What are Phishing Attacks and How to Prevent Them
January 20, 2015
There has been a rise in the phishing industry lately. However these phisherman sport more sophisticated and advanced gear in their tackle box than the good ol’ worm and bobber.
Phishermen prowl for personal passwords, email addresses, credit card information, pin numbers and other forms of personal information that can lead to some form of money.
This type of phishing is not a leisurely sport. It can be harmful by leaving you financially compromised. I want to help you be able to spot them to keep them from damaging your personal information and life.
What is phishing?
As the ever trusty Wikipedia states,
“Phishing is the attempt to acquire sensitive information such as usernames, passwords, and credit card details (and sometimes, indirectly, money) by masquerading as a trustworthy entity in an electronic communication.”
Phishing attacks are usually done by email or even entire websites. Hackers either send out mass emails asking for personal information such as social media site or banking passwords.
This information can also be gathered by phishermen through fake websites. The tell-tale sign of a phishing website is its URL. A phishing website will look very similar to the authentic website and the URL will usually only be off by one character. For instance, a PayPal could look like PayPa1. If you see this in your URL’s do not assume it is okay. Do not give payment information to the site you are on or enter your email/password.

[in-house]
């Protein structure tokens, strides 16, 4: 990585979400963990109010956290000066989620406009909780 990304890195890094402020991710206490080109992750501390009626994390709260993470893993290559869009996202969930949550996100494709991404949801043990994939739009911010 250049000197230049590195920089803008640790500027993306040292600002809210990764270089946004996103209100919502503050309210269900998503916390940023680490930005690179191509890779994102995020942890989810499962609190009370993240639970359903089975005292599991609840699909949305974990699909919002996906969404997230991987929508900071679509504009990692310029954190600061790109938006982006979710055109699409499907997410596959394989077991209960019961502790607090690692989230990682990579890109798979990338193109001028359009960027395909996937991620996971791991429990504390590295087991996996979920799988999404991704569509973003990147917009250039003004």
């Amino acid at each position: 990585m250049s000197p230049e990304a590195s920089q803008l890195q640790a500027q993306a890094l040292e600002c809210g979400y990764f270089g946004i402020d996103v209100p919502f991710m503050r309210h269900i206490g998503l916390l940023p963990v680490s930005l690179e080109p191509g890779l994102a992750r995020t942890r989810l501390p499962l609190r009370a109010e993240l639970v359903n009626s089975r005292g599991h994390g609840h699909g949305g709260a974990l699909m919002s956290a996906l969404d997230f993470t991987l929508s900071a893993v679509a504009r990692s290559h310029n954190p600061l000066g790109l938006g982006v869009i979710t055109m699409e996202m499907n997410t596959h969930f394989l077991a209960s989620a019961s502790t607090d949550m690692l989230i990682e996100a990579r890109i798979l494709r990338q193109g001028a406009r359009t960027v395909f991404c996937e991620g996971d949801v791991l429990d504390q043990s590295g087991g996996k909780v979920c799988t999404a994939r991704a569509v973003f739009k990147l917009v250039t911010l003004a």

Are there multiple forms of phishing?
When a hacker focuses all of their efforts towards a single company, institution, and individual, this is known as Spear phishing. Spear phishing is unlike regular phishing attacks in that the hacker devotes more hours in order to get what he/she wants from the target. This is a specific attack, but not as specific as the next form of phishing.
Whaling is a form of phishing in which the hacker targets a high up, well-off person. This type of phishing is only attempted on the more wealthy. Hackers spend large amounts of time collecting data about their target so that when they finally do send them an email, the subject line is more likely to be believable.
Should you worry about phishing attacks
Most people won’t have to worry about whaling, but college students and employees of big businesses may encounter spear phishing. It is important to know that colleges do not ask their students for their personal email information. Institutions may ask you to change the password of your email, but will never ask you for it unless you request it.
If you are working at a big business you can avoid falling into these traps if you receive an email about a Linkedin password as many people did this past week. Also, your job position can be targeted in general. Be cautious of emails asking for information from you about current or past job roles unless you verify the person’s identity.
Overall phishing attacks are relatively easy to keep safe from, but if you buy into one then you may have a problem and it might take you a while to realize what’s going on. The best action you can take for preventing attacks is to actively read emails and URL’s. If the email asks for passwords of any type or if a website URL looks off, delete or close the page.